Sensory Field in Touch

Project Awarded: $22,040

The concept of a visual field is useful both in phenomenological analysis as well as the scientific explanation of visual categorisation and visuomotor guidance. That is, it seems uncontroversial that visual perception ordinarily presents or represents visible stimuli as arrayed in a spatial field within which stimuli are perceived as standing in spatial relations (for discussion see Schwenkler, 2012 and Smythies, 1996). By contrast, although touch is like vision in being a spatial sense, the question whether there is a sensory field in tactile representation is not so easy to answer. In the proposed studies we aim to address this research question: Is it necessary to postulate a tactile field in order to explain the way that information about the spatial features of stimuli is extracted through tactile perception? There are several different ways that spatial information could be extracted through the sense of touch. We are particularly interested in the representation of spatial information in skin space, or the mosaic of receptive fields that are arranged like the cells of a spreadsheet or the pixels of a screen, on the surface of the skin (“skinotopic” space). When an object contacts the skin, it activates a pattern of adjacent receptive fields depending on its shape. Our research question concerns whether tactile stimuli in skin space are represented as arrayed within a spatial field. Thus defined, the concept of a tactile field in skin space is distinct from that of the spatially defined receptive fields of the skin itself: while the latter is a physiological notion, the former is a psychological construct that has its physiological underpinnings on the skin and the relevant parts in the brain. The tactile field defined as such has been studied behaviourally (Serino et al., 2008; Haggard & Giovagnoli, 2011; Fardo et al., in prep). Despite all these results, it remains unclear the extent to which the tactile field computes spatial percepts: In both the 2008 and the 2011 studies, the tactile targets are lines defined by distinct dots, while in the study in preparation the tactile targets are S shapes produced by brushes. The proposed studies will improve on these fronts as well as several others.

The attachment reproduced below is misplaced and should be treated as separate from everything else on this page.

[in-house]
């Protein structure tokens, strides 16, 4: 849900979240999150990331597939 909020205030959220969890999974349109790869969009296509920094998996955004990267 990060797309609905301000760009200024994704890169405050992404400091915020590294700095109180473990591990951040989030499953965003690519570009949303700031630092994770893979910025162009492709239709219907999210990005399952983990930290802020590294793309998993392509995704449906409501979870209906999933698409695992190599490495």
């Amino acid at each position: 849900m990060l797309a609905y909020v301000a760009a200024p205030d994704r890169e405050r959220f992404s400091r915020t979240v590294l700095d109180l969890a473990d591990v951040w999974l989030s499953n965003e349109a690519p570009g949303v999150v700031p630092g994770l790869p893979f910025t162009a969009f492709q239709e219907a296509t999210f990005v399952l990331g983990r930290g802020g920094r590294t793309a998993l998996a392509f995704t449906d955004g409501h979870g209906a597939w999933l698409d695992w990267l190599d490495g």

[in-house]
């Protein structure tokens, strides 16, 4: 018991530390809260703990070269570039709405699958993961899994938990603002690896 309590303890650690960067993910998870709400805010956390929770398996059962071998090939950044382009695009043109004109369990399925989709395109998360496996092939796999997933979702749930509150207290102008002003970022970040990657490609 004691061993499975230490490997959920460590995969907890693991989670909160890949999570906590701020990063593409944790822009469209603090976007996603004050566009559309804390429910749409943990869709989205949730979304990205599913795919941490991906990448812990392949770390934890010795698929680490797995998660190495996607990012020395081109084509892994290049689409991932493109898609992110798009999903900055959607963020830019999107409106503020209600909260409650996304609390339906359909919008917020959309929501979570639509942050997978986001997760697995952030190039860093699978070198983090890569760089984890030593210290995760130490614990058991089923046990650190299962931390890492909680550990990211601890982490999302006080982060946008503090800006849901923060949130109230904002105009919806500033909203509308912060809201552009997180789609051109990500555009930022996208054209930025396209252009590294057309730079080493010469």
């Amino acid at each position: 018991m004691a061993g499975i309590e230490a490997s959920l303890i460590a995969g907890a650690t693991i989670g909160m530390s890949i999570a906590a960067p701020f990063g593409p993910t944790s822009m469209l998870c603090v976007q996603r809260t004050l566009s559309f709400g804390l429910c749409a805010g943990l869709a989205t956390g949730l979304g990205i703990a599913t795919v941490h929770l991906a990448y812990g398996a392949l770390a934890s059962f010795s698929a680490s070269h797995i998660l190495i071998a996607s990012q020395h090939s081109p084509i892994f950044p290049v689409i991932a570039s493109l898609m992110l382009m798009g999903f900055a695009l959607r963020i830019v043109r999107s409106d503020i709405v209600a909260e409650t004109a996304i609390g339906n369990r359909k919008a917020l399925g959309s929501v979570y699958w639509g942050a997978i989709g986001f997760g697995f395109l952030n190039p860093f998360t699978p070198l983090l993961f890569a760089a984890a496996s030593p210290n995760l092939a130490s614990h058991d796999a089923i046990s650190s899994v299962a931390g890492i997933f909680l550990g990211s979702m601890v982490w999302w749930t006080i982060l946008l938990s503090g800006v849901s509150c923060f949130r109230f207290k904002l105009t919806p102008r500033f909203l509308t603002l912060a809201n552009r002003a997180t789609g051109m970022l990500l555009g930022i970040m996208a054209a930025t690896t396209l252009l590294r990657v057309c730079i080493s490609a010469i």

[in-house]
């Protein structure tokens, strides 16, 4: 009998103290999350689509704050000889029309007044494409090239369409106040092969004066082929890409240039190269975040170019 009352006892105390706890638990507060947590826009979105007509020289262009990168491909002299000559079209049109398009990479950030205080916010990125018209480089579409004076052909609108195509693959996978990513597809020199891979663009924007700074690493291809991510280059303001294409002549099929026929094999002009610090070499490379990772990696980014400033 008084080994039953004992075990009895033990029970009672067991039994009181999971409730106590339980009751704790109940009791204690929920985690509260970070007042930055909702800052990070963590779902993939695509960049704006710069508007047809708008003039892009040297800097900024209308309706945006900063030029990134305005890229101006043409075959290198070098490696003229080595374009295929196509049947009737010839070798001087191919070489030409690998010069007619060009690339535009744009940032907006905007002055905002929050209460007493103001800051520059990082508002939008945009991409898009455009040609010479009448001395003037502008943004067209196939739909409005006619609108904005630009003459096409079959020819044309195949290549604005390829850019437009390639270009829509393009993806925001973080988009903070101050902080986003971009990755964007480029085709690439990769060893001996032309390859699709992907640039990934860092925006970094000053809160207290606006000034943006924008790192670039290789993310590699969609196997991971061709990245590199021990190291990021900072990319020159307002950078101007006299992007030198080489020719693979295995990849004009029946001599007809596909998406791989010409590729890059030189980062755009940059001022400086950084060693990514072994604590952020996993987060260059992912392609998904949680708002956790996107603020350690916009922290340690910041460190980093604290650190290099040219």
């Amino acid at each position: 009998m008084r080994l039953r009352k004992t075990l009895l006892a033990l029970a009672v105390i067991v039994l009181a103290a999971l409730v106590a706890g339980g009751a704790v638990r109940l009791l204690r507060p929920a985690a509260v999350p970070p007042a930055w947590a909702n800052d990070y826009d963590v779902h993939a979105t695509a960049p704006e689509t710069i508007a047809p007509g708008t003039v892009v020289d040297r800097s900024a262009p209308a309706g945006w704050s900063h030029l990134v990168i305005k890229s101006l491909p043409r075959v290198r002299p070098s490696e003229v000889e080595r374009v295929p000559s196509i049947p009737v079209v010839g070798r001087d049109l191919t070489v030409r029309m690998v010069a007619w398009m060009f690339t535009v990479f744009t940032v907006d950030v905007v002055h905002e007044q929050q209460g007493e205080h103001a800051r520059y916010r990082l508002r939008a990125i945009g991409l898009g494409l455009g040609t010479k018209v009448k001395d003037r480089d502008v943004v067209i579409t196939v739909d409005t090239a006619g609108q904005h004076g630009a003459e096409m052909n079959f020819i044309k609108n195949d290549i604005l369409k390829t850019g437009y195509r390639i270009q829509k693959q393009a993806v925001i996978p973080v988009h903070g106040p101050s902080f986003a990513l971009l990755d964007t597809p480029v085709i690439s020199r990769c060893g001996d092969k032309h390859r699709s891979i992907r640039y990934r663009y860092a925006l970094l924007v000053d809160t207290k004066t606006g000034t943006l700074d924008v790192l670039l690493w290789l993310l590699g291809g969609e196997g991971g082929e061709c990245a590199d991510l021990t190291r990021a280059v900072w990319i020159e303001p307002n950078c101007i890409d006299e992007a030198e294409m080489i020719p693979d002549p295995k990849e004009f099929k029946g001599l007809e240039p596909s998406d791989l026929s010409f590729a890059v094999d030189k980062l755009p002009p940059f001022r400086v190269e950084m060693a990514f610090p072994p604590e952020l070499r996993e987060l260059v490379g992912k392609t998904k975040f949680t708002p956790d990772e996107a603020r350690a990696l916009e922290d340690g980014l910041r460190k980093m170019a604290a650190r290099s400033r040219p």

Team members:

 Antonio Cataldo, PhD. Post-doctoral fellow in cognitive neuroscience, University College London 

Antonio Cataldo, PhD. Post-doctoral fellow in cognitive neuroscience, University College London 

 Tony Cheng, PhD student, Department of Philosophy, University College London

Tony Cheng, PhD student, Department of Philosophy, University College London

 John Schwenkler, PhD. Assistant Professor, Department of Philosophy, Florida State University

John Schwenkler, PhD. Assistant Professor, Department of Philosophy, Florida State University